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Mrs. Frisby and the Rats of NIMH

Mrs. Frisby and the Rats of NIMH


by Robert C. O'Brien

Mrs. Frisby and the Rats of NIMH Theme of Language and Communication

We're guessing that, since you're here, you probably care about reading a lot. But do you care about it as much as the characters in Mrs. Frisby and the Rats of NIMH do? For Nicodemus and Co., reading is about much more than simply learning a story. For them, reading provides them with hope and, eventually, the means to escape from NIMH and all its horrors. Still, even though reading gives them so much, it also proves to be a burden to the rats, as they realize that their new knowledge and skills mean that they will never fit in with others of their kind again. Knowledge may be power, but it can be a bummer, too.

Questions About Language and Communication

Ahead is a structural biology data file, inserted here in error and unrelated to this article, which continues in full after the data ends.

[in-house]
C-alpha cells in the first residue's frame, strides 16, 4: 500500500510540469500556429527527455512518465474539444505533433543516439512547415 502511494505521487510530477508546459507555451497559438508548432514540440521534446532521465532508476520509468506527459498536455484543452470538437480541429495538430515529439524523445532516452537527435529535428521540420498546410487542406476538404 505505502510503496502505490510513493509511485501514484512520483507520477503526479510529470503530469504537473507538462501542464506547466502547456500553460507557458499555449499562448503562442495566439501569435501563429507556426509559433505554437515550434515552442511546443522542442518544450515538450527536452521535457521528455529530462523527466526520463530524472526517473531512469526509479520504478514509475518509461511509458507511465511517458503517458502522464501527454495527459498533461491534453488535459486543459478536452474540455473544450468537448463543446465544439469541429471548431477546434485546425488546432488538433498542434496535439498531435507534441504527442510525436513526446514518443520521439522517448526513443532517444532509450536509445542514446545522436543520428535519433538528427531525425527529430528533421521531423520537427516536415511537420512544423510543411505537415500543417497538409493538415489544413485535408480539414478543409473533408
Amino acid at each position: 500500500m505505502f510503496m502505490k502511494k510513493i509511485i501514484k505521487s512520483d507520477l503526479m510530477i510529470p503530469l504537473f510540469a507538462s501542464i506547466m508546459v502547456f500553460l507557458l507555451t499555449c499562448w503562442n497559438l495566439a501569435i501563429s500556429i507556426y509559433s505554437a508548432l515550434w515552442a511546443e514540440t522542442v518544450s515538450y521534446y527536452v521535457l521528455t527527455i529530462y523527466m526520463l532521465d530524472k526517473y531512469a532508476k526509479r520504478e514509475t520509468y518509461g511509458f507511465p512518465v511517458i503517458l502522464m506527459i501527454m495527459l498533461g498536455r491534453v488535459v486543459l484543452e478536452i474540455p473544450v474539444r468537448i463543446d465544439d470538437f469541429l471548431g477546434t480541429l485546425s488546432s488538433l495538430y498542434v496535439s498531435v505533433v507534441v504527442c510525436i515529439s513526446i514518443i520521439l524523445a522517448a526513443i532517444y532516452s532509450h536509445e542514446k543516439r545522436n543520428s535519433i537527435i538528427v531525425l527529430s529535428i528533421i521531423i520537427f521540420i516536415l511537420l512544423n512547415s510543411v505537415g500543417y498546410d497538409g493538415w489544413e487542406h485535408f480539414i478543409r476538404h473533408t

1. Do you think that learning to read and write was more positive or more negative for the rats? Why do you feel this way?
  2. The rats use their reading skills to gain their freedom. Can you think of instances in your life where reading and writing has helped you to feel like you are freer?
  3. Or, can you think of any historical figures that have used these skills to help them gain freedom? 
  4. Do you agree that reading is "using pictures to suggest an image or idea," as Nicodemus does? Do your memories of learning how to read resemble the memories that Nicodemus has of learning how to read?
  5. Why do you think the scientists at NIMH wanted to train the rats to read? Do you think they ever imagined that their plan could backfire?

Chew on This

Try on an opinion or two, start a debate, or play the devil’s advocate.

Learning how to read was the worst thing to ever happen to the rats. Without reading, they would have been content to sit in their cages at NIMH, happy and well fed.

The best thing that could ever have happened to the rats was learning how to read. Once they learned how to read, they had the tools to change their lives for the better.

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